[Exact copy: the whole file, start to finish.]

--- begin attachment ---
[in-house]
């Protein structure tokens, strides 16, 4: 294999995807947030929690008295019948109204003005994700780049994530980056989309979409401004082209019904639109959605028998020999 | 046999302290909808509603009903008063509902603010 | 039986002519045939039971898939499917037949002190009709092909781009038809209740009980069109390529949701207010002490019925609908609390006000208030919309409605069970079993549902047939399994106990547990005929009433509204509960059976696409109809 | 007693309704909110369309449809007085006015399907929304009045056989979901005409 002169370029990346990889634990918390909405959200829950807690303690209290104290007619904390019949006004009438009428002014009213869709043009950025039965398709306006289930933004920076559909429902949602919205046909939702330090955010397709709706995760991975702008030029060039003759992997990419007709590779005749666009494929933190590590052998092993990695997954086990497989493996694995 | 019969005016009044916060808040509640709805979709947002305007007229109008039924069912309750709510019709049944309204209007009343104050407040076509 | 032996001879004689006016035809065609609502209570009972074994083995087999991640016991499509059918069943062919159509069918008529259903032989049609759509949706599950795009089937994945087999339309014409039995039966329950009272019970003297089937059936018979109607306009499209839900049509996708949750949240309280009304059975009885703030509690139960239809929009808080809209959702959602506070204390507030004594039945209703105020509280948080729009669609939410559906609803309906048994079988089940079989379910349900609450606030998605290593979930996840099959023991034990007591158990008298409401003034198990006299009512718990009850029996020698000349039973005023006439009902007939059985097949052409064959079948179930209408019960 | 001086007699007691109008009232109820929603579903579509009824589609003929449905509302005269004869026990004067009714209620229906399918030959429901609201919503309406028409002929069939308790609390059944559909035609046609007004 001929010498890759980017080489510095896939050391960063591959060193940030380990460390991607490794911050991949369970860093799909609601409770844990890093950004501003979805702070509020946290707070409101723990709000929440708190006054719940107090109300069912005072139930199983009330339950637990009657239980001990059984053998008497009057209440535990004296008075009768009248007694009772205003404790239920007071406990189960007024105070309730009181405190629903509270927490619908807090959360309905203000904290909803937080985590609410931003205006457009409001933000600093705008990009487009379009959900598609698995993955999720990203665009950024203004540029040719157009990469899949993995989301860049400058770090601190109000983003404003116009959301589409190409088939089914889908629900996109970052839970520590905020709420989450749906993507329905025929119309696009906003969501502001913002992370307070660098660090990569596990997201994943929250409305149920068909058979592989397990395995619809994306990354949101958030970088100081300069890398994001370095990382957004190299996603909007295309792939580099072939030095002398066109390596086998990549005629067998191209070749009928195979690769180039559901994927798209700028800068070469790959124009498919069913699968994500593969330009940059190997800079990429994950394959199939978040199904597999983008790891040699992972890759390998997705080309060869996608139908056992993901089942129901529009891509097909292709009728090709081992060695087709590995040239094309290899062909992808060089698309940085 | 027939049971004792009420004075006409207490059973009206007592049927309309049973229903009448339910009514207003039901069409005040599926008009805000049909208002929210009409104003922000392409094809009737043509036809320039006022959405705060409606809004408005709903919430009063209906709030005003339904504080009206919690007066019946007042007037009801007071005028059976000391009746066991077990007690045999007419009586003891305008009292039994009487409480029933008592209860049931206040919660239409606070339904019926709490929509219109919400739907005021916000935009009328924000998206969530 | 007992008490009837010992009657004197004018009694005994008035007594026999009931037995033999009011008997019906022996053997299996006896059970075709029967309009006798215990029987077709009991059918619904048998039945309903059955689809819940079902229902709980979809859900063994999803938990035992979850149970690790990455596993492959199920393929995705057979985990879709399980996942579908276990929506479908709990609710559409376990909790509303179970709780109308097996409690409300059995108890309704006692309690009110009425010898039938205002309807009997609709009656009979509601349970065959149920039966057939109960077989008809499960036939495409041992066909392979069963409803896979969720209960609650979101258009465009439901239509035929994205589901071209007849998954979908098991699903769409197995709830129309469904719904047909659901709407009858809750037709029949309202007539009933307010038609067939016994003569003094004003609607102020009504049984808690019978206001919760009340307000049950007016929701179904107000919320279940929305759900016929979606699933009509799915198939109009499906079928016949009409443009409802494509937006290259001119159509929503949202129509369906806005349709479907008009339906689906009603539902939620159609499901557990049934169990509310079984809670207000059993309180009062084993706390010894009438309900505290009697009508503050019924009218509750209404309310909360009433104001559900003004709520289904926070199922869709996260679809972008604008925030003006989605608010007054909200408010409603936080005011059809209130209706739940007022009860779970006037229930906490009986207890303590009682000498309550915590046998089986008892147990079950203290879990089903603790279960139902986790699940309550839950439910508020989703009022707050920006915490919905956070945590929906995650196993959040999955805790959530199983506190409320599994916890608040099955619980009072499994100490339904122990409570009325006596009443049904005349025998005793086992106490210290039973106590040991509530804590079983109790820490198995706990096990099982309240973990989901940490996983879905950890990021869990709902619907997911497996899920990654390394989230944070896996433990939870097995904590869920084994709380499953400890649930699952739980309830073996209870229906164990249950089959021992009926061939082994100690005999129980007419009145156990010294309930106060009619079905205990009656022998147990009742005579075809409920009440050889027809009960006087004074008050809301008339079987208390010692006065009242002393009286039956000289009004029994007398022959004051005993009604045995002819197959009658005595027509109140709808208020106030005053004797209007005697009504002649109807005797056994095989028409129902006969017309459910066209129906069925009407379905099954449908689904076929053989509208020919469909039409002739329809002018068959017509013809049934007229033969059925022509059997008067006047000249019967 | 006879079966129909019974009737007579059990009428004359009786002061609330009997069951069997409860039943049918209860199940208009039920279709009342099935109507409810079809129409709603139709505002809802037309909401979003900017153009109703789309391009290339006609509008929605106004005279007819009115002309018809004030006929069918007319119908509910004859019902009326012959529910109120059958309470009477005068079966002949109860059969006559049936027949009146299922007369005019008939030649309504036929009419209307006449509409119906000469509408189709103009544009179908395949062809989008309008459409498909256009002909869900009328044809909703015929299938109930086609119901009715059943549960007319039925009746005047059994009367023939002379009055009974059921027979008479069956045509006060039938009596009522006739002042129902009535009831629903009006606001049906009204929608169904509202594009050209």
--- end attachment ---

[in-house]
């Protein structure tokens, strides 16, 4: 294999995807947030929690008295019948109204003005994700780049994530980056989309979409401004082209019904639109959605028998020999 | 046999302290909808509603009903008063509902603010 | 039986002519045939039971898939499917037949002190009709092909781009038809209740009980069109390529949701207010002490019925609908609390006000208030919309409605069970079993549902047939399994106990547990005929009433509204509960059976696409109809 | 007693309704909110369309449809007085006015399907929304009045056989979901005409 002169370029990346990889634990918390909405959200829950807690303690209290104290007619904390019949006004009438009428002014009213869709043009950025039965398709306006289930933004920076559909429902949602919205046909939702330090955010397709709706995760991975702008030029060039003759992997990419007709590779005749666009494929933190590590052998092993990695997954086990497989493996694995 | 019969005016009044916060808040509640709805979709947002305007007229109008039924069912309750709510019709049944309204209007009343104050407040076509 | 032996001879004689006016035809065609609502209570009972074994083995087999991640016991499509059918069943062919159509069918008529259903032989049609759509949706599950795009089937994945087999339309014409039995039966329950009272019970003297089937059936018979109607306009499209839900049509996708949750949240309280009304059975009885703030509690139960239809929009808080809209959702959602506070204390507030004594039945209703105020509280948080729009669609939410559906609803309906048994079988089940079989379910349900609450606030998605290593979930996840099959023991034990007591158990008298409401003034198990006299009512718990009850029996020698000349039973005023006439009902007939059985097949052409064959079948179930209408019960 | 001086007699007691109008009232109820929603579903579509009824589609003929449905509302005269004869026990004067009714209620229906399918030959429901609201919503309406028409002929069939308790609390059944559909035609046609007004 001929010498890759980017080489510095896939050391960063591959060193940030380990460390991607490794911050991949369970860093799909609601409770844990890093950004501003979805702070509020946290707070409101723990709000929440708190006054719940107090109300069912005072139930199983009330339950637990009657239980001990059984053998008497009057209440535990004296008075009768009248007694009772205003404790239920007071406990189960007024105070309730009181405190629903509270927490619908807090959360309905203000904290909803937080985590609410931003205006457009409001933000600093705008990009487009379009959900598609698995993955999720990203665009950024203004540029040719157009990469899949993995989301860049400058770090601190109000983003404003116009959301589409190409088939089914889908629900996109970052839970520590905020709420989450749906993507329905025929119309696009906003969501502001913002992370307070660098660090990569596990997201994943929250409305149920068909058979592989397990395995619809994306990354949101958030970088100081300069890398994001370095990382957004190299996603909007295309792939580099072939030095002398066109390596086998990549005629067998191209070749009928195979690769180039559901994927798209700028800068070469790959124009498919069913699968994500593969330009940059190997800079990429994950394959199939978040199904597999983008790891040699992972890759390998997705080309060869996608139908056992993901089942129901529009891509097909292709009728090709081992060695087709590995040239094309290899062909992808060089698309940085 | 027939049971004792009420004075006409207490059973009206007592049927309309049973229903009448339910009514207003039901069409005040599926008009805000049909208002929210009409104003922000392409094809009737043509036809320039006022959405705060409606809004408005709903919430009063209906709030005003339904504080009206919690007066019946007042007037009801007071005028059976000391009746066991077990007690045999007419009586003891305008009292039994009487409480029933008592209860049931206040919660239409606070339904019926709490929509219109919400739907005021916000935009009328924000998206969530 | 007992008490009837010992009657004197004018009694005994008035007594026999009931037995033999009011008997019906022996053997299996006896059970075709029967309009006798215990029987077709009991059918619904048998039945309903059955689809819940079902229902709980979809859900063994999803938990035992979850149970690790990455596993492959199920393929995705057979985990879709399980996942579908276990929506479908709990609710559409376990909790509303179970709780109308097996409690409300059995108890309704006692309690009110009425010898039938205002309807009997609709009656009979509601349970065959149920039966057939109960077989008809499960036939495409041992066909392979069963409803896979969720209960609650979101258009465009439901239509035929994205589901071209007849998954979908098991699903769409197995709830129309469904719904047909659901709407009858809750037709029949309202007539009933307010038609067939016994003569003094004003609607102020009504049984808690019978206001919760009340307000049950007016929701179904107000919320279940929305759900016929979606699933009509799915198939109009499906079928016949009409443009409802494509937006290259001119159509929503949202129509369906806005349709479907008009339906689906009603539902939620159609499901557990049934169990509310079984809670207000059993309180009062084993706390010894009438309900505290009697009508503050019924009218509750209404309310909360009433104001559900003004709520289904926070199922869709996260679809972008604008925030003006989605608010007054909200408010409603936080005011059809209130209706739940007022009860779970006037229930906490009986207890303590009682000498309550915590046998089986008892147990079950203290879990089903603790279960139902986790699940309550839950439910508020989703009022707050920006915490919905956070945590929906995650196993959040999955805790959530199983506190409320599994916890608040099955619980009072499994100490339904122990409570009325006596009443049904005349025998005793086992106490210290039973106590040991509530804590079983109790820490198995706990096990099982309240973990989901940490996983879905950890990021869990709902619907997911497996899920990654390394989230944070896996433990939870097995904590869920084994709380499953400890649930699952739980309830073996209870229906164990249950089959021992009926061939082994100690005999129980007419009145156990010294309930106060009619079905205990009656022998147990009742005579075809409920009440050889027809009960006087004074008050809301008339079987208390010692006065009242002393009286039956000289009004029994007398022959004051005993009604045995002819197959009658005595027509109140709808208020106030005053004797209007005697009504002649109807005797056994095989028409129902006969017309459910066209129906069925009407379905099954449908689904076929053989509208020919469909039409002739329809002018068959017509013809049934007229033969059925022509059997008067006047000249019967 | 006879079966129909019974009737007579059990009428004359009786002061609330009997069951069997409860039943049918209860199940208009039920279709009342099935109507409810079809129409709603139709505002809802037309909401979003900017153009109703789309391009290339006609509008929605106004005279007819009115002309018809004030006929069918007319119908509910004859019902009326012959529910109120059958309470009477005068079966002949109860059969006559049936027949009146299922007369005019008939030649309504036929009419209307006449509409119906000469509408189709103009544009179908395949062809989008309008459409498909256009002909869900009328044809909703015929299938109930086609119901009715059943549960007319039925009746005047059994009367023939002379009055009974059921027979008479069956045509006060039938009596009522006739002042129902009535009831629903009006606001049906009204929608169904509202594009050209």